On Wealth Effects of Fed Policies:
Housing Is Likely The Bright Spot
Leuthold Weeden Capital Management
By Chun Wang
November 19, 2012
We’ve mentioned before the rapidly waning effect of the Fed policies. October was a good proof of that, with the S&P 500 index down about 2% (top chart). The stock market is no doubt part of the wealth effect the Fed was trying to create, but home prices, which represent the bulk of the average person’s net worth, and personal income should also be considered a big part of the wealth effect.
As shown to the right, the stock market wealth effect has so far been the most direct and pronounced effect. But it has been wearing off, with the subsequent rally after each Fed stimulus weaker than the previous one.
The housing wealth effect, proxied by the Case/Shiller 20-City House Price Index year over year change, has just started to have an impact. This effect is probably the most promising one going forward.
Until recently, banks were very slow in passing on lower interest rates to home buyers/owners. The problem was, although the demand for mortgages got stronger, banks were unwilling to loosen lending standards, according to Senior Loan Officers Survey (top chart, next page). However, we believe this is now changing. QE3 has widened the gap between the rates homeowners get and what banks can get in the secondary market. This provides a much bigger cushion (spread) for the banks, so they can take more risk by extending loans to people with less than perfect credit scores. This will be a boon for the housing market going forward.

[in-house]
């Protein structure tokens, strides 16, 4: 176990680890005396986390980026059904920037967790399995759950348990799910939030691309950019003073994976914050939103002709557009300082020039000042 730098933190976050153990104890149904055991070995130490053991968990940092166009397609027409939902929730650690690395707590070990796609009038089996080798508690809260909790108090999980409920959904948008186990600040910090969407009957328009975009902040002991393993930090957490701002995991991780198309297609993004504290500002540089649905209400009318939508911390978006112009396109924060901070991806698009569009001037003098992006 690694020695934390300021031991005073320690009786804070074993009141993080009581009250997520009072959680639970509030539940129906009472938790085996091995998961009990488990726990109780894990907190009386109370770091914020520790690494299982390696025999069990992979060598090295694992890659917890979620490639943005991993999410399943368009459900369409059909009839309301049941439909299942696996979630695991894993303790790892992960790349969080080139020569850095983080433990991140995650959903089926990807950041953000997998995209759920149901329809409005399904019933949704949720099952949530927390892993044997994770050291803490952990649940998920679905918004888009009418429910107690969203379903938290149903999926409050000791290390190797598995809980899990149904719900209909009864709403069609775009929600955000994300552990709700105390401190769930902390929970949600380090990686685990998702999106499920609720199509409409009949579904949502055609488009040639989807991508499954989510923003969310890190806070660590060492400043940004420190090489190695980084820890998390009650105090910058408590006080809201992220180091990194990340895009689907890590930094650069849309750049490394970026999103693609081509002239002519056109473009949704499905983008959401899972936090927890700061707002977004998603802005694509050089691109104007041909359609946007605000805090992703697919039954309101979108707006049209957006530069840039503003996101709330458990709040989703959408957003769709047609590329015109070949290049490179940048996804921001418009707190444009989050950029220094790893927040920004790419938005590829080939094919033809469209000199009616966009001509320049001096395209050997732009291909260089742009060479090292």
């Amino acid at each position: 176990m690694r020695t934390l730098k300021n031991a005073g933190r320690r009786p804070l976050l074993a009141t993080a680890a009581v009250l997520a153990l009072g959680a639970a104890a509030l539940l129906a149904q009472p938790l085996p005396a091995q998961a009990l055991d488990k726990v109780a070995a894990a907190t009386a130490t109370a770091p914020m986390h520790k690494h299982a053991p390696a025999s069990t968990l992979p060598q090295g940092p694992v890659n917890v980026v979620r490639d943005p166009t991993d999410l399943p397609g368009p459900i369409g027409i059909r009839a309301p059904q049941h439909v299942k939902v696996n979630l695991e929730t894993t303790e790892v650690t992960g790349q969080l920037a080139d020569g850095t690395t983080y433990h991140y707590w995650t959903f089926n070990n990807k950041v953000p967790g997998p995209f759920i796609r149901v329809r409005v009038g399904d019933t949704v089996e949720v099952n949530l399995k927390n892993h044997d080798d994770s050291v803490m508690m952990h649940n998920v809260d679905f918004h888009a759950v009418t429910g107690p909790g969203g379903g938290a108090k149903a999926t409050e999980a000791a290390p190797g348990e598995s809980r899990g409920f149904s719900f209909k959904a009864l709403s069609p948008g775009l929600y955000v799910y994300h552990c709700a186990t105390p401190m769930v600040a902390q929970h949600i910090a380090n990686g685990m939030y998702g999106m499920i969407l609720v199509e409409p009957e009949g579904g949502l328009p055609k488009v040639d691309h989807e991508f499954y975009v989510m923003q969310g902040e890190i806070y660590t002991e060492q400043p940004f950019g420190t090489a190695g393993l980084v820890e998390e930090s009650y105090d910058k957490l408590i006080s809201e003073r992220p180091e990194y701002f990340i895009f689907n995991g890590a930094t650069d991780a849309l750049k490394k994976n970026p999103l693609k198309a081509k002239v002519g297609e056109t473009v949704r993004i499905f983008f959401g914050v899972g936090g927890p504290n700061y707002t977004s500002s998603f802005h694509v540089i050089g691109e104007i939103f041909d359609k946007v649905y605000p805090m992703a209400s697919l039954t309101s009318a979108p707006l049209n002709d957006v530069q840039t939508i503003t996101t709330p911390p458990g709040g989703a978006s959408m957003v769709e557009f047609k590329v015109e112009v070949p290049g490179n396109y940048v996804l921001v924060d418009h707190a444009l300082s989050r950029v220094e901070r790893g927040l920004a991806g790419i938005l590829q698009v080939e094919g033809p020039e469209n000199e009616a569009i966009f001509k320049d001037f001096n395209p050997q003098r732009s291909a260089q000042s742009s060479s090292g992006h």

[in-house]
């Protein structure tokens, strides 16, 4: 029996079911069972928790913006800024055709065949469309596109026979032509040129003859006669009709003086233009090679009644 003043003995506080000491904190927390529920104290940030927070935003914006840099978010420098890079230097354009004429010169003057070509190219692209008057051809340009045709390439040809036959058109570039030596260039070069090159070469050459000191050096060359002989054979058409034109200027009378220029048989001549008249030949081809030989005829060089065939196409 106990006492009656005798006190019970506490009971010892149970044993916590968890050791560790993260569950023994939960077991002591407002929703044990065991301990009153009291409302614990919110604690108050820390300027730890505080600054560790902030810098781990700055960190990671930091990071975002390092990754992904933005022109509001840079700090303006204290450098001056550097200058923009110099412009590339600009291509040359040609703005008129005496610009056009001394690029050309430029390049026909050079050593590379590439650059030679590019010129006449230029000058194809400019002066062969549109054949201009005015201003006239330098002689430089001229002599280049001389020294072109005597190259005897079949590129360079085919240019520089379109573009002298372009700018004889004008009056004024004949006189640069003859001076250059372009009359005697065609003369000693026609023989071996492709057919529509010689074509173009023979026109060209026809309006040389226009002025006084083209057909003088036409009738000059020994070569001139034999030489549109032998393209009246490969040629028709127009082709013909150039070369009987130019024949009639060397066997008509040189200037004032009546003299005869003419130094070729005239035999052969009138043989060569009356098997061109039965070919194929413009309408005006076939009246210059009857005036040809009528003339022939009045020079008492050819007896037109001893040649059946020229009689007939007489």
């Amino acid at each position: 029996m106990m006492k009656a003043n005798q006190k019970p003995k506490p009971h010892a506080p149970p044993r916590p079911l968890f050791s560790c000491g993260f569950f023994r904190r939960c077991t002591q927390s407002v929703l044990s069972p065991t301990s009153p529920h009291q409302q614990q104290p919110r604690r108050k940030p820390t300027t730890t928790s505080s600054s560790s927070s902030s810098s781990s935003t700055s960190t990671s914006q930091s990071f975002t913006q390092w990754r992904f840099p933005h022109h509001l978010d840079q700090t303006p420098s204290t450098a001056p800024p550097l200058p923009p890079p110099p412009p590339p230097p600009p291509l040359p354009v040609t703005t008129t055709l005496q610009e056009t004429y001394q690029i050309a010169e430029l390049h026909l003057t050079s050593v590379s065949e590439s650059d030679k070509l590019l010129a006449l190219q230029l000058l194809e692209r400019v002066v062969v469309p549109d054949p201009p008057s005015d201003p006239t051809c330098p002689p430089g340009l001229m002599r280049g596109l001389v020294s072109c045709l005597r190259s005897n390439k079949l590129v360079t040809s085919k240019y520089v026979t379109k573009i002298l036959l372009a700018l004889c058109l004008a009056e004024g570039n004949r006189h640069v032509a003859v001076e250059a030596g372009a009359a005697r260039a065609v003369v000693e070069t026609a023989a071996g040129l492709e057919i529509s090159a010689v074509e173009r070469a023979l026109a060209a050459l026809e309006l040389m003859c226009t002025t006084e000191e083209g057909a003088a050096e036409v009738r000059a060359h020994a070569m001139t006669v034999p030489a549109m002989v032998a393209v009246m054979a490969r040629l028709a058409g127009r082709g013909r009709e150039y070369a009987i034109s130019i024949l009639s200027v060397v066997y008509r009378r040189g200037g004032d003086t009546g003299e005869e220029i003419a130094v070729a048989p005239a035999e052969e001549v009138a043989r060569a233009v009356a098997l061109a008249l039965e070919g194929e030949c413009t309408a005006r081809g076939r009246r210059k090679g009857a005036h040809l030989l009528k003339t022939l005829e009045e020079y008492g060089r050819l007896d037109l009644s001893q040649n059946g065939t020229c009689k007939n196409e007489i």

The personal income wealth effect is the most disappointing. The bottom clip of the previous chart shows very anemic growth in Per Capita Disposable Income, and it seems to be stalling again.
The stock market and housing are not what generate income for an average person. Jobs do. As we mentioned in our last report, QE receives a failing grade for boosting employment. We think the link between QE and job and income growth is obscure at best.
The main issue is not the supply of credit to businesses, but the macro-economic uncertainties both here and abroad. This includes the fiscal cliff and tax regime changes within the U.S., as well as the external risks stemming from the Euro-zone and emerging countries such as China.
The uncertainties have dampened the demand for credit by businesses, which is reflected in the Senior Loan Officers Survey shown on the right. Although lending standards have been loosened and credit spreads have come down, demand for C&I loans by large businesses has deteriorated recently. The uncertainties are preventing businesses from opening up their checkbooks to spend and create new jobs. We don’t expect this to change quickly as long as these uncertainties persist.
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